Leukoaraiosis in Subcortical Ischemic Vascular Disease and Alzheimer's Disease: The messages beneath and beyond

時間地點:02:00 pm, Apr 19 (Mon), 2021; R1-B1122 Conference Room

研討講者:Dr. Min-Chien Tu

March 11, 2021



“Leukoaraiosis” is a term collectively representing morphological changes within the white matter, and has been used interchangeably with “white matter hyperintensities” as identified from the conventional magnetic resonance imaging. While the appearance of leukoaraiosis often triggers clinicians’ attempt in exploring relevant neurological deficits, leukoaraiosis may not always be cognitively-nocuous as its existence is fairly prevalent among middle-aged subjects with normal cognition. Given that Alzheimer’s disease and subcortical ischemic vascular disease constitute the majority of dementia population, the current speech would briefly review the impact of leukoaraiosis in these two dementia subtypes, particularly in neuropsychological and neuroimaging perspectives.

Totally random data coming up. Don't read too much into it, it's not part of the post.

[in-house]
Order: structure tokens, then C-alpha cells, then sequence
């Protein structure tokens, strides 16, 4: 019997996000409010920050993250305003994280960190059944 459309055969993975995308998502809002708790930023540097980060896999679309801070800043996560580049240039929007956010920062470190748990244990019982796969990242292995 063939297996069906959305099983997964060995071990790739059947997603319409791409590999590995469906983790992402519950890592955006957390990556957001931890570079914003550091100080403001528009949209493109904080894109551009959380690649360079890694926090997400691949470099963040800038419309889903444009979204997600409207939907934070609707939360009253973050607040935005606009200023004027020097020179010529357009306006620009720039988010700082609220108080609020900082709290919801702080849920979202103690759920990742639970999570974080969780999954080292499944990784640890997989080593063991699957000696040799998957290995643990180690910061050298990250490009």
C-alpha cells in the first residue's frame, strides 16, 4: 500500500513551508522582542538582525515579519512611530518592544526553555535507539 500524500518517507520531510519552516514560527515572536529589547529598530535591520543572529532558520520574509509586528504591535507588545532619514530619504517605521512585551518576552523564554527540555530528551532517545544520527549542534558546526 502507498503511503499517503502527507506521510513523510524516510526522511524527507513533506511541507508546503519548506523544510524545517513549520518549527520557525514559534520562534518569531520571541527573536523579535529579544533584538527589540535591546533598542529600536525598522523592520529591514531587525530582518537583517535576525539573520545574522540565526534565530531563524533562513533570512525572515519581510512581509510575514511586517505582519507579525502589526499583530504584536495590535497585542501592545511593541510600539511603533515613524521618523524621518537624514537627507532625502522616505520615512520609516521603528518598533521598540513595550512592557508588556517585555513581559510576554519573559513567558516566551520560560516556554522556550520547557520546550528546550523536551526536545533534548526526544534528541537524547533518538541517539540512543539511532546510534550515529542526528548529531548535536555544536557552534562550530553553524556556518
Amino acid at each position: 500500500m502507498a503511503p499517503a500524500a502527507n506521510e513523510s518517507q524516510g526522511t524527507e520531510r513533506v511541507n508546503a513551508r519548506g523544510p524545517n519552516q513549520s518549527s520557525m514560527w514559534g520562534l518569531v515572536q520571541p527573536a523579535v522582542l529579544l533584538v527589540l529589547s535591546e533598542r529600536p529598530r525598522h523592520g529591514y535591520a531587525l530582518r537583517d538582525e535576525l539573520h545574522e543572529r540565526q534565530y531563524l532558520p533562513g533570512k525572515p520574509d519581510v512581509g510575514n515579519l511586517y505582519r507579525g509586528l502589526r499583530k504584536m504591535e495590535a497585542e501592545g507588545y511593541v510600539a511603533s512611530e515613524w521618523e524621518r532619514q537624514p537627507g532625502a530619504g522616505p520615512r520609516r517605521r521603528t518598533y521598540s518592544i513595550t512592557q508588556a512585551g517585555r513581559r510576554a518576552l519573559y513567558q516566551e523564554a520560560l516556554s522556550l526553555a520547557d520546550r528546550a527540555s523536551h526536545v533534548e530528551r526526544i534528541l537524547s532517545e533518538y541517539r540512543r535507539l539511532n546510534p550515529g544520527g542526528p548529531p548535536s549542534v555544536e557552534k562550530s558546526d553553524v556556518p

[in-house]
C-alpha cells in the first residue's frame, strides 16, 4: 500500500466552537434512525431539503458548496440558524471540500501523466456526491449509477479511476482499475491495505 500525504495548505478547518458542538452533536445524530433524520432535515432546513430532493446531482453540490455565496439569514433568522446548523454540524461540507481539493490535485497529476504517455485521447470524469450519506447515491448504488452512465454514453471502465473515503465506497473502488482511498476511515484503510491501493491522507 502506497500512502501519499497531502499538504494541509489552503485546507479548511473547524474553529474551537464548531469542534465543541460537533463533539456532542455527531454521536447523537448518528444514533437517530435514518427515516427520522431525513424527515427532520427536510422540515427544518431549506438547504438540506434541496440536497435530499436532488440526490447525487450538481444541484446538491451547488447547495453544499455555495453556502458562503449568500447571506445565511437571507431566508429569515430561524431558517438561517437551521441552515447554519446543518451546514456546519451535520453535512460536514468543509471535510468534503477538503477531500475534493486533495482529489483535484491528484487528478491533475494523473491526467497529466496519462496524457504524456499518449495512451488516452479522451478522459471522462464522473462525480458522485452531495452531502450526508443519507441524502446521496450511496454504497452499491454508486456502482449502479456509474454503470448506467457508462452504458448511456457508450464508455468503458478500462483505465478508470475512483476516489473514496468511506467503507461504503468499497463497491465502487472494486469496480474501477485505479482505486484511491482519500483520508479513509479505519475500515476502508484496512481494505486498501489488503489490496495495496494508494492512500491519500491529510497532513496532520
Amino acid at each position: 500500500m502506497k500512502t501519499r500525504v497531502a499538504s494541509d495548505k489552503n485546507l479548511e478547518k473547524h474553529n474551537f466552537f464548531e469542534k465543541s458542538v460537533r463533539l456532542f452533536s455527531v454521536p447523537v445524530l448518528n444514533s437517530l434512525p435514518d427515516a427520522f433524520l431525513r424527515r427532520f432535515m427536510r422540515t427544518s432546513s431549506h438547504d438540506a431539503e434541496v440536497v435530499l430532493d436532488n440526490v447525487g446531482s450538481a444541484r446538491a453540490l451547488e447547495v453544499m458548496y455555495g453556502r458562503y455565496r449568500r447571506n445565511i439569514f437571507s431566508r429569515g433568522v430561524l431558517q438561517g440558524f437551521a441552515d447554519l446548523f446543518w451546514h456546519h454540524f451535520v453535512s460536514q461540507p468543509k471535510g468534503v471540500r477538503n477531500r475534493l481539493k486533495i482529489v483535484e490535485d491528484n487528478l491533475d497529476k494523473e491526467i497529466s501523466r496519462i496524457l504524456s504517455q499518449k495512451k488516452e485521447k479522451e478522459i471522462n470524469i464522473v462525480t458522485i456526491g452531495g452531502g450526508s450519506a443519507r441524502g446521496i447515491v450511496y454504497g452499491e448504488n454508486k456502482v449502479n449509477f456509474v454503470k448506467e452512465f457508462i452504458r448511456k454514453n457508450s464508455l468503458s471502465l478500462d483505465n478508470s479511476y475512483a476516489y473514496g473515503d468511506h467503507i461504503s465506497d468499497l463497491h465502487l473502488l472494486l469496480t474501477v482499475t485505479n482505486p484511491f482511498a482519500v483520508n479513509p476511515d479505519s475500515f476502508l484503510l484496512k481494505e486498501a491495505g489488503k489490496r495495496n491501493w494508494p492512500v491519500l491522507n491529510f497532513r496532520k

Dr. Min-Chien Tu

Neurology Department

Tzu Chi Medical Hospital


         Education1999/9-2006/6   National Cheng Kung University Medical College
                             2018/9- present  The Graduate Institute of Biomedical Electronics and                                                                                              Bioinformatics,National Taiwan University (Ph D candidate since

         Academic Appointment2014 - present  Lecturer of Tzu Chi University, certificated by the Ministry

                                                   of Education, Taiwan.
         Employment Record     2006-2011    KCGMH, Neurology Department
                                                   2011-present  TCMH, Neurology Department
         Professional Affiliations:     Taiwan Neurological Society, Taiwan Dementia Society (TDS)
         Professional Activities  Recommended Dementia Specialist in TD Associate Editors and Editorial

                                                   Board Member (Dementia Section), BMC Neurology, Springer Nature, UK

            Research InterestNeurobehavior and Neuroimaging